Q: What is the first lesson to learn in becoming a successful actor?
LG: There are many actors who pursue this career professionally. Being a Personal Manager for over 30 years with my own Management company, I can say I have seen many actors come and go- some had talent, some did not. The most important factor in achieving success is commitment. There is an old saying “Out of every 3 actors, one will make it. Not because of Talent or Looks. But because the other two give up.” This is very true- but multiply that by thousands. One in every thousand perhaps has the persistence and dedication to keep at it.
So the first lesson would be- love what you do, commit to what you do, and work harder than anyone else at what you do.
Q: What do you wish you knew when you started in your field?
LG: I wish I knew that it is important to learn everything you can about life. It all contributes towards your knowledge as an actor. Do not just save the learning for in the classroom. Look and listen to everything and everyone around you. There is a wealth of knowledge about the human condition and human behavior out there, which is the core of the craft of acting.
Q: How do I get the most out of my acting program at NYFA?
LG: Do not miss class, do not miss class, do not miss class! You can’t learn your craft without doing it and watching it. You can’t make up for the valuable time in front of an audience and being the audience. Actors should also work with filmmakers as much as possible. The more they are in front of the camera, the more comfortable in front of camera they become, and the better actors they become.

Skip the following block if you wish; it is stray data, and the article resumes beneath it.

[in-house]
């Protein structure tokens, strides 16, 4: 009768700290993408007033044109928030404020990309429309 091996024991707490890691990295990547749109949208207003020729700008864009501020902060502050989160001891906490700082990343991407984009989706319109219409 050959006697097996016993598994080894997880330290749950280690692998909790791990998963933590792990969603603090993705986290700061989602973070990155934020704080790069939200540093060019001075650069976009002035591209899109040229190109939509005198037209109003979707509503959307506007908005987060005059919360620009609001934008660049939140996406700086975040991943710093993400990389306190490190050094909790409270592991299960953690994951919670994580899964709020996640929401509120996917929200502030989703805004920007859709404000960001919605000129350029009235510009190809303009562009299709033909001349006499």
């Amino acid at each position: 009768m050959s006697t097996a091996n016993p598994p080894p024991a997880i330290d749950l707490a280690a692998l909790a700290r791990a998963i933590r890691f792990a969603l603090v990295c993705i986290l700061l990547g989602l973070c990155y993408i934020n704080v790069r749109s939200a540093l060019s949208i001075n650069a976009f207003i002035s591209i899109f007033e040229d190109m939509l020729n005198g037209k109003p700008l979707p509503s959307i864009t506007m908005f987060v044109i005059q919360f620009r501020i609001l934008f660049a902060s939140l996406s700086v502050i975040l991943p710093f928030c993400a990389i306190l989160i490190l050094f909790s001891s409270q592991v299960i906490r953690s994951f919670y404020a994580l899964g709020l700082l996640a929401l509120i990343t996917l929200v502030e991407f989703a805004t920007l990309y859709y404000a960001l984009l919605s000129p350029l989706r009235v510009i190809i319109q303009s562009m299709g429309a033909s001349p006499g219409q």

Q: What is the most valuable lesson you’ve learned in your professional career?
LG: The biggest lesson I think I’ve learned – and I want to pass on- is “Do not burn bridges.” The Entertainment Business is about relationships: relationships that you build and refine, and go back to again and again. I am still involved with the people I started working with over 30 years ago. I am able to call up Ron Howard or Henry Winkler and others, and ask them to come speak to our students. That’s a pretty amazing relationship to have.
Q: Which pieces of equipment do you find most effective in your field?
LG: Every actor should own a video camera; it’s an extremely valuable learning tool. When you have a way to record your own work – and get feedback from the playback – you are able to judge your own performance and learn from it.
Q: What are the essential first steps to breaking into this field after completing a program at NYFA?
LG: One of the great things about learning at NYFA is the fact that you will “hit the ground running.” We have given you the necessary tools: the skills to put together your demo reel, headshot, resume, the information that you will need to start contacting agents and managers, and the acting skills to create a believable, nuanced performance. Your first steps are complete.
The second step comes after you leave here. You will need to get your materials to agents and managers, get referrals from friends, knock on as many doors as you can, and continue doing as much as you can on camera. One of the great thing about our program is that students in each department are developing relationships with students from other departments – actors working with filmmakers, producers, screenwriters, and photographers. So many of our students continue these relationships after school and are able to act in some incredible projects that our other alums are doing.
Q: How long does it take to become a good actor?
LG: There is no magic number of years. Every actor learns and develops at a different pace. One thing that is certain as an actor: you are always learning, always becoming better. Learning to act is a life long process. If you do love the craft, you will do something every day that gets you closer to your goal of becoming a good actor